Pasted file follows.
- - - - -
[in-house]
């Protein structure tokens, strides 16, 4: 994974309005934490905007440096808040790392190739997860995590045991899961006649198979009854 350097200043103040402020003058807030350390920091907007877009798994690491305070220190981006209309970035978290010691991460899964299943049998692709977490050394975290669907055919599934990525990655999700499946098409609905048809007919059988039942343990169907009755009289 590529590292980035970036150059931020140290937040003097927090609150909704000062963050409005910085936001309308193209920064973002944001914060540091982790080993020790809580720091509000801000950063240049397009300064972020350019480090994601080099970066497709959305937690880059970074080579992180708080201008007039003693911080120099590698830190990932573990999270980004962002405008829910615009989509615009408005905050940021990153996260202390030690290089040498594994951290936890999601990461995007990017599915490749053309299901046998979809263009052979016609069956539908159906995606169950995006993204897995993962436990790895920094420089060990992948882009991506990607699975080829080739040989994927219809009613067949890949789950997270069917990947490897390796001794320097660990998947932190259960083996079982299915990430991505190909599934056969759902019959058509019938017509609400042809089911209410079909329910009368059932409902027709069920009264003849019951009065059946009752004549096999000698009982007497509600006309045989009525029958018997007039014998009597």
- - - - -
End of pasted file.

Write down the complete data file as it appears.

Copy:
[in-house]
């Protein structure tokens, strides 16, 4: 994974309005934490905007440096808040790392190739997860995590045991899961006649198979009854 350097200043103040402020003058807030350390920091907007877009798994690491305070220190981006209309970035978290010691991460899964299943049998692709977490050394975290669907055919599934990525990655999700499946098409609905048809007919059988039942343990169907009755009289 590529590292980035970036150059931020140290937040003097927090609150909704000062963050409005910085936001309308193209920064973002944001914060540091982790080993020790809580720091509000801000950063240049397009300064972020350019480090994601080099970066497709959305937690880059970074080579992180708080201008007039003693911080120099590698830190990932573990999270980004962002405008829910615009989509615009408005905050940021990153996260202390030690290089040498594994951290936890999601990461995007990017599915490749053309299901046998979809263009052979016609069956539908159906995606169950995006993204897995993962436990790895920094420089060990992948882009991506990607699975080829080739040989994927219809009613067949890949789950997270069917990947490897390796001794320097660990998947932190259960083996079982299915990430991505190909599934056969759902019959058509019938017509609400042809089911209410079909329910009368059932409902027709069920009264003849019951009065059946009752004549096999000698009982007497509600006309045989009525029958018997007039014998009597």